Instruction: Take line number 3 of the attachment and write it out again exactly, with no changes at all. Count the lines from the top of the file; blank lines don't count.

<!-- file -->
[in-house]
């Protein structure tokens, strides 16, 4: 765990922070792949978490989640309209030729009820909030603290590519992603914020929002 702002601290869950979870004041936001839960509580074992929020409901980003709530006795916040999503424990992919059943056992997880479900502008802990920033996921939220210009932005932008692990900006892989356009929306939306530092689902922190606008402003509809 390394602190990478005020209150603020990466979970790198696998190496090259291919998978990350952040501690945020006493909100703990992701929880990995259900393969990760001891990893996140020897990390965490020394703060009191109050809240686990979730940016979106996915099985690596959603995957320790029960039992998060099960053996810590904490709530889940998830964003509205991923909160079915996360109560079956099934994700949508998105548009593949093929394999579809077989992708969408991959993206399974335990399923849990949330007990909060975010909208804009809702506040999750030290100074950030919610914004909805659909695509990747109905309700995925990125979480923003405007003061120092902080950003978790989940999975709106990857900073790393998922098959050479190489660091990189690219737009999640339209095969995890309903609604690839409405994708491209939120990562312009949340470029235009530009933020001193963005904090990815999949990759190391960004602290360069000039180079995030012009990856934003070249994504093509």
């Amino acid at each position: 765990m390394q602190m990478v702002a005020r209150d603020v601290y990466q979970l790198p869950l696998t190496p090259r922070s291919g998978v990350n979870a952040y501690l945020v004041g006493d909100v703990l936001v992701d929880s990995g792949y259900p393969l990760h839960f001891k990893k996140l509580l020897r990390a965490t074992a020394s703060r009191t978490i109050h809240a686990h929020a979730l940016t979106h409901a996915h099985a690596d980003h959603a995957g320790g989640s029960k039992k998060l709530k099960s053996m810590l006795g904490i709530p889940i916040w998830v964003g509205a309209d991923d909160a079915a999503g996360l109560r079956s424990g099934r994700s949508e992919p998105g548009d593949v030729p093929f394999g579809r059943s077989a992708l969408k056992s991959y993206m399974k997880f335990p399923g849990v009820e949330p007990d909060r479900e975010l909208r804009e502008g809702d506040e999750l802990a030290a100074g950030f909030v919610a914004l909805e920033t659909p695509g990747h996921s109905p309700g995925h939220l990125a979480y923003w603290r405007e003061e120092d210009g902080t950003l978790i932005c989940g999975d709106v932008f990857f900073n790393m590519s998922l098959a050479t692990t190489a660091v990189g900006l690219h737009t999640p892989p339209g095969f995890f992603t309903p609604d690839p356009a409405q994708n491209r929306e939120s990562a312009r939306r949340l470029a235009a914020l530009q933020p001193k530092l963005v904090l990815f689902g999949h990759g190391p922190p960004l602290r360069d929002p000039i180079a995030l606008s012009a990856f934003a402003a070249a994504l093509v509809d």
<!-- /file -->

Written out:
């Amino acid at each position: 765990m390394q602190m990478v702002a005020r209150d603020v601290y990466q979970l790198p869950l696998t190496p090259r922070s291919g998978v990350n979870a952040y501690l945020v004041g006493d909100v703990l936001v992701d929880s990995g792949y259900p393969l990760h839960f001891k990893k996140l509580l020897r990390a965490t074992a020394s703060r009191t978490i109050h809240a686990h929020a979730l940016t979106h409901a996915h099985a690596d980003h959603a995957g320790g989640s029960k039992k998060l709530k099960s053996m810590l006795g904490i709530p889940i916040w998830v964003g509205a309209d991923d909160a079915a999503g996360l109560r079956s424990g099934r994700s949508e992919p998105g548009d593949v030729p093929f394999g579809r059943s077989a992708l969408k056992s991959y993206m399974k997880f335990p399923g849990v009820e949330p007990d909060r479900e975010l909208r804009e502008g809702d506040e999750l802990a030290a100074g950030f909030v919610a914004l909805e920033t659909p695509g990747h996921s109905p309700g995925h939220l990125a979480y923003w603290r405007e003061e120092d210009g902080t950003l978790i932005c989940g999975d709106v932008f990857f900073n790393m590519s998922l098959a050479t692990t190489a660091v990189g900006l690219h737009t999640p892989p339209g095969f995890f992603t309903p609604d690839p356009a409405q994708n491209r929306e939120s990562a312009r939306r949340l470029a235009a914020l530009q933020p001193k530092l963005v904090l990815f689902g999949h990759g190391p922190p960004l602290r360069d929002p000039i180079a995030l606008s012009a990856f934003a402003a070249a994504l093509v509809d």